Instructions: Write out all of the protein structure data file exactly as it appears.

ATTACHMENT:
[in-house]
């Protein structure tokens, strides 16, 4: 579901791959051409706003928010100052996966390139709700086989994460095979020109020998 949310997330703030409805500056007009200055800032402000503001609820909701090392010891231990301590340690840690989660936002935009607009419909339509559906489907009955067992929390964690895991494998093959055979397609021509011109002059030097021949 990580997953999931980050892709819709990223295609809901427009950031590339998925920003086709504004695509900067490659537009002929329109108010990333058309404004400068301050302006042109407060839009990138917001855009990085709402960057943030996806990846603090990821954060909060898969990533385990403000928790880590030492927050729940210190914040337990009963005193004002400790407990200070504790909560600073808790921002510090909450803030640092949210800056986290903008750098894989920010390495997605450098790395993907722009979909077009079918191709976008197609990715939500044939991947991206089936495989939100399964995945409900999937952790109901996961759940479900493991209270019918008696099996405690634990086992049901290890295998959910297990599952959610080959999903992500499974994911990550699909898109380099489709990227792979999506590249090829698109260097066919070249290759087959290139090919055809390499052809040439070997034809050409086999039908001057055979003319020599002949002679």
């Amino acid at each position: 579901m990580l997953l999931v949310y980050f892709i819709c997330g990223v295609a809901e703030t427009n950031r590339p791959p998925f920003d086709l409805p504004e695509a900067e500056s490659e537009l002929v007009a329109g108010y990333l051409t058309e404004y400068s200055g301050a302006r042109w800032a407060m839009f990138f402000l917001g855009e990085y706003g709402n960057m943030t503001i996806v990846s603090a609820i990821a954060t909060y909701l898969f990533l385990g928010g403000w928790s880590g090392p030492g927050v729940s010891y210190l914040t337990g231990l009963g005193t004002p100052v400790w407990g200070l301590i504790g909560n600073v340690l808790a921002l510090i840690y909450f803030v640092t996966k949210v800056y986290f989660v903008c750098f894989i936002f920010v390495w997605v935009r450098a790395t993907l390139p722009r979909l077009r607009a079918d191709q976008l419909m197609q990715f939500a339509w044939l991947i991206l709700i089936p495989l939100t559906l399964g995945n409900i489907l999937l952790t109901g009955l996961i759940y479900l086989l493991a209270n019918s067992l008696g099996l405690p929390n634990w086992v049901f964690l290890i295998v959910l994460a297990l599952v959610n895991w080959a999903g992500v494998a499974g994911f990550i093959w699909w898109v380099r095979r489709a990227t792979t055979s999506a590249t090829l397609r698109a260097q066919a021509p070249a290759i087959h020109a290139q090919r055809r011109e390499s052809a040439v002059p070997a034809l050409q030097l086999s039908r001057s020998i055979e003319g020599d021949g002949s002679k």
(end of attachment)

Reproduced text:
[in-house]
């Protein structure tokens, strides 16, 4: 579901791959051409706003928010100052996966390139709700086989994460095979020109020998 949310997330703030409805500056007009200055800032402000503001609820909701090392010891231990301590340690840690989660936002935009607009419909339509559906489907009955067992929390964690895991494998093959055979397609021509011109002059030097021949 990580997953999931980050892709819709990223295609809901427009950031590339998925920003086709504004695509900067490659537009002929329109108010990333058309404004400068301050302006042109407060839009990138917001855009990085709402960057943030996806990846603090990821954060909060898969990533385990403000928790880590030492927050729940210190914040337990009963005193004002400790407990200070504790909560600073808790921002510090909450803030640092949210800056986290903008750098894989920010390495997605450098790395993907722009979909077009079918191709976008197609990715939500044939991947991206089936495989939100399964995945409900999937952790109901996961759940479900493991209270019918008696099996405690634990086992049901290890295998959910297990599952959610080959999903992500499974994911990550699909898109380099489709990227792979999506590249090829698109260097066919070249290759087959290139090919055809390499052809040439070997034809050409086999039908001057055979003319020599002949002679």
């Amino acid at each position: 579901m990580l997953l999931v949310y980050f892709i819709c997330g990223v295609a809901e703030t427009n950031r590339p791959p998925f920003d086709l409805p504004e695509a900067e500056s490659e537009l002929v007009a329109g108010y990333l051409t058309e404004y400068s200055g301050a302006r042109w800032a407060m839009f990138f402000l917001g855009e990085y706003g709402n960057m943030t503001i996806v990846s603090a609820i990821a954060t909060y909701l898969f990533l385990g928010g403000w928790s880590g090392p030492g927050v729940s010891y210190l914040t337990g231990l009963g005193t004002p100052v400790w407990g200070l301590i504790g909560n600073v340690l808790a921002l510090i840690y909450f803030v640092t996966k949210v800056y986290f989660v903008c750098f894989i936002f920010v390495w997605v935009r450098a790395t993907l390139p722009r979909l077009r607009a079918d191709q976008l419909m197609q990715f939500a339509w044939l991947i991206l709700i089936p495989l939100t559906l399964g995945n409900i489907l999937l952790t109901g009955l996961i759940y479900l086989l493991a209270n019918s067992l008696g099996l405690p929390n634990w086992v049901f964690l290890i295998v959910l994460a297990l599952v959610n895991w080959a999903g992500v494998a499974g994911f990550i093959w699909w898109v380099r095979r489709a990227t792979t055979s999506a590249t090829l397609r698109a260097q066919a021509p070249a290759i087959h020109a290139q090919r055809r011109e390499s052809a040439v002059p070997a034809l050409q030097l086999s039908r001057s020998i055979e003319g020599d021949g002949s002679k």